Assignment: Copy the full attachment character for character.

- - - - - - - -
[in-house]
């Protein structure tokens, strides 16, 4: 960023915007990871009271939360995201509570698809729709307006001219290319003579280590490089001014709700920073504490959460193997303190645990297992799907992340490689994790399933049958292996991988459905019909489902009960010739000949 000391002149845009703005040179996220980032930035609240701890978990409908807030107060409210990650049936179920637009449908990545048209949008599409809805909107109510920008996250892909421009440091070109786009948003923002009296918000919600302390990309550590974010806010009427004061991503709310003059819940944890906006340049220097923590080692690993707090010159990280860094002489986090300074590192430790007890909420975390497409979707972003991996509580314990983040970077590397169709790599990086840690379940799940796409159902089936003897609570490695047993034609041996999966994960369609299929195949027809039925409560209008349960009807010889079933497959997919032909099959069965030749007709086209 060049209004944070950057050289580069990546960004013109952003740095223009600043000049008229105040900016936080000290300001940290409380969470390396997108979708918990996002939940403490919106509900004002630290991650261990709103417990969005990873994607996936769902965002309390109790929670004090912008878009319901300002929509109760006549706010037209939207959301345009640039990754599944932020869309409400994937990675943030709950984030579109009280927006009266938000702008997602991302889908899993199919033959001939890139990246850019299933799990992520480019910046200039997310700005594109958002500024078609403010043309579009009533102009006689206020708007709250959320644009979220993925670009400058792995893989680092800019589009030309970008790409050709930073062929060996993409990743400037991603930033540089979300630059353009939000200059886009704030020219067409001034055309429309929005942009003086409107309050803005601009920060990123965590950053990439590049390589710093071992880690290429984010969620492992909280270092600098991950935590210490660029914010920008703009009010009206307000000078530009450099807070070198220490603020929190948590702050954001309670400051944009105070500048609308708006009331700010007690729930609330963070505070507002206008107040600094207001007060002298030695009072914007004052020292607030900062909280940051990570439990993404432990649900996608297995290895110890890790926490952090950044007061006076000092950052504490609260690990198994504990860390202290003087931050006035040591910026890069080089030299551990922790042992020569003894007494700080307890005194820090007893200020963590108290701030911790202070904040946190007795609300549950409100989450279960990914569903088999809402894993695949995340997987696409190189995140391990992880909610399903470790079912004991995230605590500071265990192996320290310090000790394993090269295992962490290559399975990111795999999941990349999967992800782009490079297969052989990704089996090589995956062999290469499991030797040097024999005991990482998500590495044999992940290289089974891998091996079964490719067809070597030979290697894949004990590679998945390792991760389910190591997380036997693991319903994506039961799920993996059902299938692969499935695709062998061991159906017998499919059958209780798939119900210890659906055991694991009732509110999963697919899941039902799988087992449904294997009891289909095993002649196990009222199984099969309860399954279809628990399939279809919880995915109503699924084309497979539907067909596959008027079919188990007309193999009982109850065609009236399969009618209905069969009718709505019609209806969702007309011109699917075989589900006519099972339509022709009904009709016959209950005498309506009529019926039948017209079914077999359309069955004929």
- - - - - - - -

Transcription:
[in-house]
């Protein structure tokens, strides 16, 4: 960023915007990871009271939360995201509570698809729709307006001219290319003579280590490089001014709700920073504490959460193997303190645990297992799907992340490689994790399933049958292996991988459905019909489902009960010739000949 000391002149845009703005040179996220980032930035609240701890978990409908807030107060409210990650049936179920637009449908990545048209949008599409809805909107109510920008996250892909421009440091070109786009948003923002009296918000919600302390990309550590974010806010009427004061991503709310003059819940944890906006340049220097923590080692690993707090010159990280860094002489986090300074590192430790007890909420975390497409979707972003991996509580314990983040970077590397169709790599990086840690379940799940796409159902089936003897609570490695047993034609041996999966994960369609299929195949027809039925409560209008349960009807010889079933497959997919032909099959069965030749007709086209 060049209004944070950057050289580069990546960004013109952003740095223009600043000049008229105040900016936080000290300001940290409380969470390396997108979708918990996002939940403490919106509900004002630290991650261990709103417990969005990873994607996936769902965002309390109790929670004090912008878009319901300002929509109760006549706010037209939207959301345009640039990754599944932020869309409400994937990675943030709950984030579109009280927006009266938000702008997602991302889908899993199919033959001939890139990246850019299933799990992520480019910046200039997310700005594109958002500024078609403010043309579009009533102009006689206020708007709250959320644009979220993925670009400058792995893989680092800019589009030309970008790409050709930073062929060996993409990743400037991603930033540089979300630059353009939000200059886009704030020219067409001034055309429309929005942009003086409107309050803005601009920060990123965590950053990439590049390589710093071992880690290429984010969620492992909280270092600098991950935590210490660029914010920008703009009010009206307000000078530009450099807070070198220490603020929190948590702050954001309670400051944009105070500048609308708006009331700010007690729930609330963070505070507002206008107040600094207001007060002298030695009072914007004052020292607030900062909280940051990570439990993404432990649900996608297995290895110890890790926490952090950044007061006076000092950052504490609260690990198994504990860390202290003087931050006035040591910026890069080089030299551990922790042992020569003894007494700080307890005194820090007893200020963590108290701030911790202070904040946190007795609300549950409100989450279960990914569903088999809402894993695949995340997987696409190189995140391990992880909610399903470790079912004991995230605590500071265990192996320290310090000790394993090269295992962490290559399975990111795999999941990349999967992800782009490079297969052989990704089996090589995956062999290469499991030797040097024999005991990482998500590495044999992940290289089974891998091996079964490719067809070597030979290697894949004990590679998945390792991760389910190591997380036997693991319903994506039961799920993996059902299938692969499935695709062998061991159906017998499919059958209780798939119900210890659906055991694991009732509110999963697919899941039902799988087992449904294997009891289909095993002649196990009222199984099969309860399954279809628990399939279809919880995915109503699924084309497979539907067909596959008027079919188990007309193999009982109850065609009236399969009618209905069969009718709505019609209806969702007309011109699917075989589900006519099972339509022709009904009709016959209950005498309506009529019926039948017209079914077999359309069955004929």